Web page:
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October 10, 2015
Posted by **andy** on Thursday, July 18, 2013 at 3:45pm.

- calculus (point me in the right direction please?) -
**Steve**, Thursday, July 18, 2013 at 4:04pmOne easy way to do this is to consider the figure to be a solid of revolution formed by revolving the parabola z = 1-x^2 around the z-axis.

v = ∫[0,1] πr^2 dz

where r = x

v = π∫[0,1] (1-z) dz

= π/2

The other, more direct way, of course, is to do a volume integral:

v = 4∫[0,1]∫[0,√(1-x^2)]∫[0,1-x^2-y^2] dz dy dx

= 4∫[0,1]∫[0,√(1-x^2)] 1-x^2-y^2 dy dx

= 4∫[0,1] (1-x^2)y - 1/3 y^3 [0,√(1-x^2)] dx

= 4∫[0,1] (1-x^2)^(3/2) - 1/3 (1-x^2)^(3/2) dx

= 8/3∫[0,1] (1-x^2)^(3/2) dx

= 8/3 * 1/8 (x√(1-x^2) (5-2x^2) + 3arcsin(x)) [0,1]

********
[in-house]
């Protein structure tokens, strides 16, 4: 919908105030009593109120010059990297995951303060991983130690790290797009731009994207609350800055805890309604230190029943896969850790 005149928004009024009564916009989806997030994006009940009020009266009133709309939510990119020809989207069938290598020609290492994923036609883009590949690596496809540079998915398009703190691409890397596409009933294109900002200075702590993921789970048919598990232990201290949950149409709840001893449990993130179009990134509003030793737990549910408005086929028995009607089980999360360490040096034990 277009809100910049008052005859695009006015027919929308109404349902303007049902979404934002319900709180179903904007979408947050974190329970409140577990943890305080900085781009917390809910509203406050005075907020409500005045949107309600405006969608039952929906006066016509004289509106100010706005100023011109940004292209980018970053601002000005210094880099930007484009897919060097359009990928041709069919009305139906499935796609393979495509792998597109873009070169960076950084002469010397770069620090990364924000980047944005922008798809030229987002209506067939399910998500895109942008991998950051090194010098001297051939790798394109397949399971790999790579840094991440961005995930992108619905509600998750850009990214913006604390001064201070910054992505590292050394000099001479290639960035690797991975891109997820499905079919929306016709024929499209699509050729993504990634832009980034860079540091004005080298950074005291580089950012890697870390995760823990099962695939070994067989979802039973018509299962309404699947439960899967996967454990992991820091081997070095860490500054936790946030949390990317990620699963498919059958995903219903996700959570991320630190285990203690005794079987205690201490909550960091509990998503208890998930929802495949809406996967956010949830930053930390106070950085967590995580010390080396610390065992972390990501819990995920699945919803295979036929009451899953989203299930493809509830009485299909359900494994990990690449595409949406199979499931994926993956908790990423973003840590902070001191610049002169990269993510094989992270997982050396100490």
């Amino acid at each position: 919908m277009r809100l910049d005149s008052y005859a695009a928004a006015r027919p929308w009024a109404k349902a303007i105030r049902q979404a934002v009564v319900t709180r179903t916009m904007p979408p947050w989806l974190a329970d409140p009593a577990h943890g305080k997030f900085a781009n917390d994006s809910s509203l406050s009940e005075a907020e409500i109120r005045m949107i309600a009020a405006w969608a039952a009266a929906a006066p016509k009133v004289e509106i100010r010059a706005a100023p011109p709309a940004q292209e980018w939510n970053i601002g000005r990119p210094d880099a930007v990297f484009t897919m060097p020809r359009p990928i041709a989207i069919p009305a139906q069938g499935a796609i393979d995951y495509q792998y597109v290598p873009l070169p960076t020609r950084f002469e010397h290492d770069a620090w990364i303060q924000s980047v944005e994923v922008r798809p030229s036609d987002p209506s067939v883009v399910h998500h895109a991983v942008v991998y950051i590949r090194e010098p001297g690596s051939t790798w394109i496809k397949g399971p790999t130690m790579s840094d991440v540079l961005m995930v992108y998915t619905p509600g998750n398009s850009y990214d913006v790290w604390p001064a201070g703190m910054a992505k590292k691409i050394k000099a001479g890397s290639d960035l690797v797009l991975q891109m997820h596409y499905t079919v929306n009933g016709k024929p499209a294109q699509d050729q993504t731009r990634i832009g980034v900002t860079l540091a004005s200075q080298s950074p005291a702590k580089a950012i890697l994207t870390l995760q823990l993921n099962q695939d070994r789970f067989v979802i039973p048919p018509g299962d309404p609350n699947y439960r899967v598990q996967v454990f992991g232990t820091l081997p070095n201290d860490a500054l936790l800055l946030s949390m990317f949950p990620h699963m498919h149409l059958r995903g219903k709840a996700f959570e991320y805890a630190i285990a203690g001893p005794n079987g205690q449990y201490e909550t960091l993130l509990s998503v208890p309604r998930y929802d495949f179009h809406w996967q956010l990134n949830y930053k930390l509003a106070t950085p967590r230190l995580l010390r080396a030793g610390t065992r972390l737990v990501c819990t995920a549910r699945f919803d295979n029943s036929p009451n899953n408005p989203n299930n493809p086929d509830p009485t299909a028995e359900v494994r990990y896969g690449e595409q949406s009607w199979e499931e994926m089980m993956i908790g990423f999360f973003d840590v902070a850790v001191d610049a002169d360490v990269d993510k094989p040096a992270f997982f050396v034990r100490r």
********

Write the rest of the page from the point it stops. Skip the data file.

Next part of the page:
= π/2

- calculus (point me in the right direction please?) -
**andy**, Thursday, July 18, 2013 at 4:40pmthank you steve!

- calculus (point me in the right direction please?) -
**Steve**, Thursday, July 18, 2013 at 6:54pmAnother easy way is to use cylindrical coordinates, like polar coordinates with a z-axis.

Just as dA = r dr dθ is the area element in polar coordinates,

dV = r dz dr dθ in cylindrical coordinates.

So, now we have z = 1-r^2

v = ∫[0,1]∫[0,2π]∫[0,1-r^2] r dz dr dθ

= ∫[0,1]∫[0,2π] r(1-r^2) dr dθ

= ∫[0,1] 2πr(1-r^2) dr

= 2π(1/2 r^2 - 1/4 r^4)

= π/2